Cat Pregnancy: Everything You Need to Know | Purina

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Having kittens is a very exciting and emotional time for you and your cat. Before you can get piles of hair into your home, you need to know how to tell if your cat is pregnant and what you can do to make sure her pregnancy is as happy as possible.

When planning kittens, it’s important to remember that your cat and litter will have demands that you’ll need to be prepared to handle. To help you support your pet through pregnancy and delivery, we cover everything you need to know about pregnant cats.

cat pregnancy

Just like us, cats have periods of peak fertility when they can become pregnant; this is known as being in heat or in heat. female cats can go into heat once every three weeks, so there are plenty of opportunities for your pet to get pregnant!

If you want to avoid an unexpected litter of kittens, we recommend neutering your cat before her first season, as she can become pregnant very easily after that point. Since raising a litter can be stressful for your cat and expensive for you, we recommend that you leave the litter in the hands of experts if possible.

how long is a cat pregnant

A female cat’s pregnancy typically lasts between 63 and 67 days, but it can be hard to tell exactly how long a female cat is pregnant. the gestation period of the cat can vary from 61 days to 72 days.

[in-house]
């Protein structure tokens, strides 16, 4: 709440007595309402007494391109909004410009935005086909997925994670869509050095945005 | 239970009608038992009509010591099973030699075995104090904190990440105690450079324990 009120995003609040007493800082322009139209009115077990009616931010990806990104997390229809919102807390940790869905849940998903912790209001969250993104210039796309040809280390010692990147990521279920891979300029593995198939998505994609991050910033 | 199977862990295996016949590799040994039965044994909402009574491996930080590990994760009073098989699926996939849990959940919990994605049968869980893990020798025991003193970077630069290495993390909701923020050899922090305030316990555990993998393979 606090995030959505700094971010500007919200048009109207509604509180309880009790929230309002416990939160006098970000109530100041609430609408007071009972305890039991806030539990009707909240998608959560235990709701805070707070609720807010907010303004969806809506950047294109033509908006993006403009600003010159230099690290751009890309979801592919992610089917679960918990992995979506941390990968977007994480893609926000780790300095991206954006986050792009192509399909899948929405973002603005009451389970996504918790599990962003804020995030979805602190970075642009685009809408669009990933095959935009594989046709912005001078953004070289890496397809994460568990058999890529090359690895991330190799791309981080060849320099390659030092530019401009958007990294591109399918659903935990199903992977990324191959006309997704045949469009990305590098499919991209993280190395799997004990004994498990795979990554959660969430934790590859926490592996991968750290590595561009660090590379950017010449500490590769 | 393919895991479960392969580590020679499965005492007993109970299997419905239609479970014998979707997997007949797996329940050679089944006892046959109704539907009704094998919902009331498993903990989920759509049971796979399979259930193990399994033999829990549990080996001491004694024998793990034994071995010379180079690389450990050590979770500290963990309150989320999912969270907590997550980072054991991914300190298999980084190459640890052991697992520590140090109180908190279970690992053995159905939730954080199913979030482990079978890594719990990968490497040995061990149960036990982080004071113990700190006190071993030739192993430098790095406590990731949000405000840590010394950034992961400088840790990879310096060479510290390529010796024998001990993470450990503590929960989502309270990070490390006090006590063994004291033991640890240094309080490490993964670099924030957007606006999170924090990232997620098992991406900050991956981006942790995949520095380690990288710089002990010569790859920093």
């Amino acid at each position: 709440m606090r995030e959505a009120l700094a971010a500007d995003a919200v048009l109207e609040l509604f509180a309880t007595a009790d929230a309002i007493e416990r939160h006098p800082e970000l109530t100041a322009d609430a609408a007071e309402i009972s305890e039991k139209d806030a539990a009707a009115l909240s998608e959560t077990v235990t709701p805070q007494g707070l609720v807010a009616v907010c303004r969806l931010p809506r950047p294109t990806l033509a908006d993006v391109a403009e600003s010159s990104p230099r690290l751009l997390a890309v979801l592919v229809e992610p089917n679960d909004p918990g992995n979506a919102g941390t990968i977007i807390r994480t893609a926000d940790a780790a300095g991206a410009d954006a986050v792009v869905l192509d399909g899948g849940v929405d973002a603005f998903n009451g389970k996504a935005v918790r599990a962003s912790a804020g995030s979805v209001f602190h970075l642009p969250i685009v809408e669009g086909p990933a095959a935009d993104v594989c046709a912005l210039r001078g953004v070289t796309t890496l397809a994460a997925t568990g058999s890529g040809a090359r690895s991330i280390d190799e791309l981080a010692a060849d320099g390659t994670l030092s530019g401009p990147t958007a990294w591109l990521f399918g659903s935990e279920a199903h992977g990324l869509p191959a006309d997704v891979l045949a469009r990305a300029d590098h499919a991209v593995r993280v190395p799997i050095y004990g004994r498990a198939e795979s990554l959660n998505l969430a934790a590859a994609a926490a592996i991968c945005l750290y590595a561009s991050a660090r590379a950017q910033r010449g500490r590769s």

Your cat (queen) will often not show any physical symptoms of pregnancy until she is a few weeks pregnant. If you think your cat is pregnant, take her to the vet for confirmation.

If you want to know how to tell if a cat is pregnant, there are several physical signs you should be able to spot after two to three weeks have passed.

how to tell if your cat is pregnant

  • Just like morning sickness in humans, your pregnant queen may go through a stage of vomiting. if you notice her illness becoming frequent, or if she is unwell in any other way, contact your veterinarian.
  • Your queen’s tummy will begin to swell, but avoid touching her so you don’t risk hurting mommy or her unborn kittens. there may be other causes behind abdominal bloating, so monitor your cat closely for any signs of illness and see your vet if you’re concerned.
  • a mum-to-be will gradually gain 1-2kg (depending on the number of kittens she has) – this is a strong sign that she is pregnant.
  • Queens tend to have an increased appetite later in pregnancy, which will also contribute to their weight gain. an increased appetite could also be a sign of worms or disease, so check with your vet to confirm.
  • your pregnant cat may act more motherly, meaning she purrs more and seeks more attention and fuss from you.
  • Some veterinary offices can diagnose a cat’s pregnancy by ultrasound, sometimes as early as 15 days after term. Your vet can also give you an indication of how many kittens your cat is expecting by day 40 of her pregnancy. keep in mind that in a female cat pregnancy, a larger kitten may hide smaller kittens in the womb, so you may have more kittens than expected!
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